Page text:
Telia the Monkey
With the popular explosion of Fairy Tales in Entertainment, students are becoming more familiar with classic fairy tales. All fairy tales and fables revolve around a moral or a lesson. Using these classic examples, a variety of story writing activities can be generated.
- Fractured Fairy Tales
A story that uses fairy tale characters, settings, or plot elements, and alters the story’s point of view or setting, to create a new and often humourous story. The original moral/lesson in the story may also be changed.
A story that uses morals to teach a lesson and often uses animals as characters.
Simple morals such as “Don’t Take Things From Strangers” in Snow White, to “Slow But Steady Wins the Race” in the Tortoise and the Hare, can inspire students to create stories which can be illustrated.
While working with a class last week, I gave students each a moral (ListofMorals) and asked them to generate a story from this moral. As most fables revolve around animals demonstrating human characteristics (personification), I asked them to use animals as characters. Their animals were to be well suited to the role like choosing a fox to depict a devious character. The problem in their story was generated from their moral so the moral “appearances often are deceiving” could have a character who trusts a “beautiful” character and/or mistrusts an “ugly” character.
The students were asked to use Inspirations ( Fableoutline) to organize their stories, generating ideas for characters, setting and attempts to solve problem. Students were then to draft their stories on Word and begin chunking the story on pages for future drawings. I suggested a minimum of 6 pages, therefore 6 drawings.
The teacher and I talked about the opportunity for these students to read their completed stories to younger students. This generated excitement within their class as now an audience was a reality. Story writing is more exciting when the audience is beyond their own class.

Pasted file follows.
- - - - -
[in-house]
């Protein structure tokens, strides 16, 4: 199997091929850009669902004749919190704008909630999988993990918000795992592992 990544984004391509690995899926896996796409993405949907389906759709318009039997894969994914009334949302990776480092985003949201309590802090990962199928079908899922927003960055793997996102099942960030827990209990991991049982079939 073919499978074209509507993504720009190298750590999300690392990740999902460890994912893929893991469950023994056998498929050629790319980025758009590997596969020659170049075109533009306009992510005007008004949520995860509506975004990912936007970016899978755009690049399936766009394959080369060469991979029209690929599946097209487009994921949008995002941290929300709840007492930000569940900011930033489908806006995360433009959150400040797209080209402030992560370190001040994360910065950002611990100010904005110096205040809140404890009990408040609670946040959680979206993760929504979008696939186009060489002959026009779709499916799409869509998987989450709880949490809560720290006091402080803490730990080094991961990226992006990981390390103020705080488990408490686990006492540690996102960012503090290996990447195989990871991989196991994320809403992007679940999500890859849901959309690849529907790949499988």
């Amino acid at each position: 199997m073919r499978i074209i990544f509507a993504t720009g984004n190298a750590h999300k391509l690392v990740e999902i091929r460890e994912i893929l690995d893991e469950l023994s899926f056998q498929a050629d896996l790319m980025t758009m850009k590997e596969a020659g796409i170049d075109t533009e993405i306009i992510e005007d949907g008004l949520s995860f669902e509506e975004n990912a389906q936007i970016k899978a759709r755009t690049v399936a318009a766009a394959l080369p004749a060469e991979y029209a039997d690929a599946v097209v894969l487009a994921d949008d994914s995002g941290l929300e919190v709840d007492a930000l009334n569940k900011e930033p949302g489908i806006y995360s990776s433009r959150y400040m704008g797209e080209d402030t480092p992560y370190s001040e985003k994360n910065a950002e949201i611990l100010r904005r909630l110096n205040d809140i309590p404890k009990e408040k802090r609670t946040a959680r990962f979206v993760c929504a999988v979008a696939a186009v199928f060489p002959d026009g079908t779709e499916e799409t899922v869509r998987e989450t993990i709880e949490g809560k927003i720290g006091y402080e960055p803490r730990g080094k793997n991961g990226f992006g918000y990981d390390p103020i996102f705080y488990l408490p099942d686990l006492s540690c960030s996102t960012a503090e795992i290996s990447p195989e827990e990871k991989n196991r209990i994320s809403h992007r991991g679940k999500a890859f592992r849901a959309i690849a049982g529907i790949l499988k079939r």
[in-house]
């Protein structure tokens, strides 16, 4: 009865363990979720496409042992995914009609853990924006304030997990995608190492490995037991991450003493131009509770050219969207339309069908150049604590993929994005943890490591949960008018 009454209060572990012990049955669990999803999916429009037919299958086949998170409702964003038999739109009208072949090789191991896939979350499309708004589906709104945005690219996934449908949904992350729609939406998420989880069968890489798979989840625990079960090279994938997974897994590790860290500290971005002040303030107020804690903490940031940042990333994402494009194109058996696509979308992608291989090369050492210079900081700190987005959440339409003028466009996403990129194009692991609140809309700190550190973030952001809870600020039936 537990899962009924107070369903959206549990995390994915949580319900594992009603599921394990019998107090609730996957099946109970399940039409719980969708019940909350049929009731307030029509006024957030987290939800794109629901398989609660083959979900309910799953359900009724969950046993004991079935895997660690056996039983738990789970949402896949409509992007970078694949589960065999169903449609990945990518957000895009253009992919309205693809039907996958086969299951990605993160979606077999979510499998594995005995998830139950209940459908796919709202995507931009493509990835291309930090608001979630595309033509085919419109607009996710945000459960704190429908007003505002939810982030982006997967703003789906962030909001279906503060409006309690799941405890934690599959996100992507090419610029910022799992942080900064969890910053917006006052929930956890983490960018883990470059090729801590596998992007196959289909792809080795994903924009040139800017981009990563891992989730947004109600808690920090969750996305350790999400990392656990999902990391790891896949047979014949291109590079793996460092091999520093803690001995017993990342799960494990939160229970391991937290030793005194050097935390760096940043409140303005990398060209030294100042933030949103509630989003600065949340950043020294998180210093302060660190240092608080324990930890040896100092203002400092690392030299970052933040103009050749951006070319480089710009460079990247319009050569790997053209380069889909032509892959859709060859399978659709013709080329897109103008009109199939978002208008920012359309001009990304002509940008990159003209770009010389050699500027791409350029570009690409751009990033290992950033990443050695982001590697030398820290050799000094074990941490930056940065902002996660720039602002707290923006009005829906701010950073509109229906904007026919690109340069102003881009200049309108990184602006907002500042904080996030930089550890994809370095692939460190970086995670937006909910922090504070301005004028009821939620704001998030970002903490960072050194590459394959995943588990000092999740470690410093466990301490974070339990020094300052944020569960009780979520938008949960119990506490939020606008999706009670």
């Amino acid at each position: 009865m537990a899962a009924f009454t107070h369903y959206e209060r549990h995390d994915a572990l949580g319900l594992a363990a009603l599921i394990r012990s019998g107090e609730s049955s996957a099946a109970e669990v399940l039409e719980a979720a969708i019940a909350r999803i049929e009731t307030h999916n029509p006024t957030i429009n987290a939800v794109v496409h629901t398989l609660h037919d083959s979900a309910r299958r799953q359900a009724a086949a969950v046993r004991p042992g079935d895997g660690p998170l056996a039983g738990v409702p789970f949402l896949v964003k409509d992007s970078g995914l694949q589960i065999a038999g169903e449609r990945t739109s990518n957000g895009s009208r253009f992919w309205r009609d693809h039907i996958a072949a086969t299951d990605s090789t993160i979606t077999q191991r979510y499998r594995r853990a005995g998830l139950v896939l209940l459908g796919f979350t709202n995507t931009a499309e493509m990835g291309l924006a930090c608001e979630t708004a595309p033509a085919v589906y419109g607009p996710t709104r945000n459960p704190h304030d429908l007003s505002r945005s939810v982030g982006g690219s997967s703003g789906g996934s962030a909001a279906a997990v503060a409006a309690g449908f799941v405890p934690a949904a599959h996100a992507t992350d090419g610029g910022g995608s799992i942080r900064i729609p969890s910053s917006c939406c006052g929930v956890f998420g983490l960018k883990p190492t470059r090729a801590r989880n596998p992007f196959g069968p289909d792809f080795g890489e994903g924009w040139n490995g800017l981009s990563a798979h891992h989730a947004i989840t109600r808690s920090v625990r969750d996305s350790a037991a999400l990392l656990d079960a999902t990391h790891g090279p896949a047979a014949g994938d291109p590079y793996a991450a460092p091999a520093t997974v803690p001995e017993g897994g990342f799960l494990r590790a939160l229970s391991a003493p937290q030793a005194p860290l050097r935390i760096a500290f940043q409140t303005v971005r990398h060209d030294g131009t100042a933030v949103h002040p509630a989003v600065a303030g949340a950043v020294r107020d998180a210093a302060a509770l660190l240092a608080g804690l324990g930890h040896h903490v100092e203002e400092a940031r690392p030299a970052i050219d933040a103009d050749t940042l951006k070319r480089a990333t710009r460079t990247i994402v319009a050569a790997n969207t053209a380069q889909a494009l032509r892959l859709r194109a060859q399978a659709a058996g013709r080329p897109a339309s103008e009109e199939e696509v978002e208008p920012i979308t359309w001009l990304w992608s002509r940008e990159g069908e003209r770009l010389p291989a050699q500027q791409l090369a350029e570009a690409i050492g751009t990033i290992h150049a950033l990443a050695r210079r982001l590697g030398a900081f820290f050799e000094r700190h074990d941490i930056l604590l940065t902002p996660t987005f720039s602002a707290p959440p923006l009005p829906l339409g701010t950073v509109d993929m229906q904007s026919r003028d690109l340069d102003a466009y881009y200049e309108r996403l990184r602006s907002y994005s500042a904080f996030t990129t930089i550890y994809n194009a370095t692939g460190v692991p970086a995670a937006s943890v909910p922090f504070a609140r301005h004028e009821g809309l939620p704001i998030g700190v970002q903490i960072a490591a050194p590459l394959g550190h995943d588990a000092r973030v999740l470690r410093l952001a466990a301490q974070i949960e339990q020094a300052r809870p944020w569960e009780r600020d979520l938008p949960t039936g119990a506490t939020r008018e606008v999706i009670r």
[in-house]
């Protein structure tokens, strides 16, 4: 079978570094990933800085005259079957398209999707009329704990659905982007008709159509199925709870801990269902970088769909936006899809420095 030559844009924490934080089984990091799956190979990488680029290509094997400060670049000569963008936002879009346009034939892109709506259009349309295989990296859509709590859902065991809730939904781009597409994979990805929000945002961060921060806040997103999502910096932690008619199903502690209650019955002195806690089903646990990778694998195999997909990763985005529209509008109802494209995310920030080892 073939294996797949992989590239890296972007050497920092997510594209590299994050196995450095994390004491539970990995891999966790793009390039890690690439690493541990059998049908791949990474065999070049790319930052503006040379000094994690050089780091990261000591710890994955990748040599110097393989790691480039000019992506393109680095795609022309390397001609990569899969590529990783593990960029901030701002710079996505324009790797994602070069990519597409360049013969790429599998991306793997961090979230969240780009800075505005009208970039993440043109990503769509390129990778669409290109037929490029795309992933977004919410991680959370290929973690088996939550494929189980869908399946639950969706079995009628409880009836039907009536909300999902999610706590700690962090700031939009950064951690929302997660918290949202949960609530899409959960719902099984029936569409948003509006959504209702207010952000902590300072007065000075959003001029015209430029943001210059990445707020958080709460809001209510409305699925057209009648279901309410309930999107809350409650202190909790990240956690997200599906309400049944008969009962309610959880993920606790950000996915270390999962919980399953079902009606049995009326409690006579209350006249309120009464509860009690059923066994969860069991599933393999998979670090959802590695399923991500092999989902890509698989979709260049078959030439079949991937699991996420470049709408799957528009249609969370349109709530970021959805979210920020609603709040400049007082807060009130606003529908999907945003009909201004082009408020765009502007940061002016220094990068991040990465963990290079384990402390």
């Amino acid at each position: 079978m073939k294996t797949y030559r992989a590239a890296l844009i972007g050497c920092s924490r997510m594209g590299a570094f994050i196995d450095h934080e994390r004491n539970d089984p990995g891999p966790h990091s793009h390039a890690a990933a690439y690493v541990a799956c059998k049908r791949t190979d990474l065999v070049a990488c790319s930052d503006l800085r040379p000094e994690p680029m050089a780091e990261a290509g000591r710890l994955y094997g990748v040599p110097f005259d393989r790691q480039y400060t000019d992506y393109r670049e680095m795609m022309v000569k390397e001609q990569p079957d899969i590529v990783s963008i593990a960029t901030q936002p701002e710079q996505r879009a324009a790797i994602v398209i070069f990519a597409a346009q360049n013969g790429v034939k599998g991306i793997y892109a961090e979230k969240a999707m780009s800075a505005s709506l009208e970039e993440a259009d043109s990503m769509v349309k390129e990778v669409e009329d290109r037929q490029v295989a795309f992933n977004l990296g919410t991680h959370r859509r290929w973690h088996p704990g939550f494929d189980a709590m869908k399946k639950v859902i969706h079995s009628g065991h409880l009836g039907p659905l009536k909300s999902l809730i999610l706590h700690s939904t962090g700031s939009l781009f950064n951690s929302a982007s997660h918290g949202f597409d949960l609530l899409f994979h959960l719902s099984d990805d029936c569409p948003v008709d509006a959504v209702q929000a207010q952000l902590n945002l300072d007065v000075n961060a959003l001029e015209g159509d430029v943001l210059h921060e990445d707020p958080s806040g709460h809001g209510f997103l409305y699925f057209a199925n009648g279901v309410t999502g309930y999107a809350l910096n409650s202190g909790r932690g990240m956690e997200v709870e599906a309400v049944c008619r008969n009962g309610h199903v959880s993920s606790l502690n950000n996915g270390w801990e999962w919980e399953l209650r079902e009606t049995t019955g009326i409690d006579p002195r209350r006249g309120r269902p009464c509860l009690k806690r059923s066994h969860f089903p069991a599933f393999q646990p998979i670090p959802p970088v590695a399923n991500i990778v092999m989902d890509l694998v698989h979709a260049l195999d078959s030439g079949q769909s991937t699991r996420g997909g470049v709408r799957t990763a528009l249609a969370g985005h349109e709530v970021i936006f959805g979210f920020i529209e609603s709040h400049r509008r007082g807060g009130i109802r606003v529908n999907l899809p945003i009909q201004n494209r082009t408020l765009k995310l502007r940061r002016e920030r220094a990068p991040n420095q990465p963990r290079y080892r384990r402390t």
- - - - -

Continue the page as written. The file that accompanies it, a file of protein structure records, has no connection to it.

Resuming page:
Technology not only changes how we write, but it also changes what writing is. In the media rich environment of the 21st century, digital graphic writing is one genre students need to be fluent.
Why use Comics?
- A great visual representation of knowledge
- Easier to remember a visual graphic containing key information
- Engage through thinking, creating and writing
- Perfect avenue for writing dialogue
- Helps organization through storytelling and storyboarding
How Can I Integrate Comics in My Curriculum?
- Social responsibility stories using photographs imported with speaking bubbles (developing social stories).
- Show a mathematical concept
- Develop science process by taking photos of processes and add captions to explain both process and hypothesis/conclusions.
- Delve into a historic event and represent what the characters’ motivations may have been.
- Develop a newspaper-style, four-panel comic strip: Encourage pupils to create a short comic strip based on the styles of Peanuts, Garfield, Calvin and Hobbes. Progression can be made onto creating longer narratives.
- Deconstruct a chapter in literature circles.
Getting Started Resources
Comic Life Quick Start Guide
Comic Life Comprehensive Manual